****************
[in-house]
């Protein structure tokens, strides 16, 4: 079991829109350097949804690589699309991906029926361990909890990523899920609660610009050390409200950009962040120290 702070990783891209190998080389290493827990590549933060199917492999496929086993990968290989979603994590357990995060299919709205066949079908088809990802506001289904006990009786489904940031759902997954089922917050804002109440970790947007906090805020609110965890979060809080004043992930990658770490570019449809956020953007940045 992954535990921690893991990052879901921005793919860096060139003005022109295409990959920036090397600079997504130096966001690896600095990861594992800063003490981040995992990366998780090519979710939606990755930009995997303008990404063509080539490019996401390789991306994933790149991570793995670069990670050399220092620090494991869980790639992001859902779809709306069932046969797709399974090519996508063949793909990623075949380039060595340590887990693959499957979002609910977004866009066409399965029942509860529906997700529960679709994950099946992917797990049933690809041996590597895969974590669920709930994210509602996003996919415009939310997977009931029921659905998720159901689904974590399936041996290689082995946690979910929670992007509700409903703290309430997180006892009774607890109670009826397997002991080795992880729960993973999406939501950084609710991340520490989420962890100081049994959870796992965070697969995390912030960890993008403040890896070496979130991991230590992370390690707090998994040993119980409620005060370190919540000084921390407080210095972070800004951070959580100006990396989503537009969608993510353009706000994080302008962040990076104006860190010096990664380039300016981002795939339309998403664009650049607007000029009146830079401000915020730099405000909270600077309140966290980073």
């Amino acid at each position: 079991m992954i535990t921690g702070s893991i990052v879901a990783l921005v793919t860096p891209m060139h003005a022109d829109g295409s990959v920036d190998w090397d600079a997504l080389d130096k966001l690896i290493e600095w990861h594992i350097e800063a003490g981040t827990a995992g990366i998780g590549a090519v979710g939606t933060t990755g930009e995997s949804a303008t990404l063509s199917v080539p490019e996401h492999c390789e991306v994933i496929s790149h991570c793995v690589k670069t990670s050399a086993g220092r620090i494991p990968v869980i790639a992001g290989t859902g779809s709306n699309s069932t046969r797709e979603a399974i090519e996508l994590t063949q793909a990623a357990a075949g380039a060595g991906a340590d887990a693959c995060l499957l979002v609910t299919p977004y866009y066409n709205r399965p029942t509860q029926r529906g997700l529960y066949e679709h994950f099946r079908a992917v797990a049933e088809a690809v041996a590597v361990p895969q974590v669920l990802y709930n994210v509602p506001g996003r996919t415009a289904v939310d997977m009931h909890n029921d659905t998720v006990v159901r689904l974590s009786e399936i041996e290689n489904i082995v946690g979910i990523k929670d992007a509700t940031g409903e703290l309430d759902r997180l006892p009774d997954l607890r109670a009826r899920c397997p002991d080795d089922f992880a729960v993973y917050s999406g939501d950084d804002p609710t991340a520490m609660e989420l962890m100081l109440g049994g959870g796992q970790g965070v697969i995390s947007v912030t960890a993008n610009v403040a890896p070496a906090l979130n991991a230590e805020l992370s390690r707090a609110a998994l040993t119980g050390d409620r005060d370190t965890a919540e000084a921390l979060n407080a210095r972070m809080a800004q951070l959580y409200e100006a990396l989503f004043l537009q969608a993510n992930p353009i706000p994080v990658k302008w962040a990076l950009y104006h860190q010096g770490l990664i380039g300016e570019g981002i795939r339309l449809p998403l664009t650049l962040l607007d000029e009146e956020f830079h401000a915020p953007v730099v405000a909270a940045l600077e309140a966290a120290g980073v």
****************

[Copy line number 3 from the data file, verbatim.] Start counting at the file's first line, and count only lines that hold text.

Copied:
């Amino acid at each position: 079991m992954i535990t921690g702070s893991i990052v879901a990783l921005v793919t860096p891209m060139h003005a022109d829109g295409s990959v920036d190998w090397d600079a997504l080389d130096k966001l690896i290493e600095w990861h594992i350097e800063a003490g981040t827990a995992g990366i998780g590549a090519v979710g939606t933060t990755g930009e995997s949804a303008t990404l063509s199917v080539p490019e996401h492999c390789e991306v994933i496929s790149h991570c793995v690589k670069t990670s050399a086993g220092r620090i494991p990968v869980i790639a992001g290989t859902g779809s709306n699309s069932t046969r797709e979603a399974i090519e996508l994590t063949q793909a990623a357990a075949g380039a060595g991906a340590d887990a693959c995060l499957l979002v609910t299919p977004y866009y066409n709205r399965p029942t509860q029926r529906g997700l529960y066949e679709h994950f099946r079908a992917v797990a049933e088809a690809v041996a590597v361990p895969q974590v669920l990802y709930n994210v509602p506001g996003r996919t415009a289904v939310d997977m009931h909890n029921d659905t998720v006990v159901r689904l974590s009786e399936i041996e290689n489904i082995v946690g979910i990523k929670d992007a509700t940031g409903e703290l309430d759902r997180l006892p009774d997954l607890r109670a009826r899920c397997p002991d080795d089922f992880a729960v993973y917050s999406g939501d950084d804002p609710t991340a520490m609660e989420l962890m100081l109440g049994g959870g796992q970790g965070v697969i995390s947007v912030t960890a993008n610009v403040a890896p070496a906090l979130n991991a230590e805020l992370s390690r707090a609110a998994l040993t119980g050390d409620r005060d370190t965890a919540e000084a921390l979060n407080a210095r972070m809080a800004q951070l959580y409200e100006a990396l989503f004043l537009q969608a993510n992930p353009i706000p994080v990658k302008w962040a990076l950009y104006h860190q010096g770490l990664i380039g300016e570019g981002i795939r339309l449809p998403l664009t650049l962040l607007d000029e009146e956020f830079h401000a915020p953007v730099v405000a909270a940045l600077e309140a966290a120290g980073v």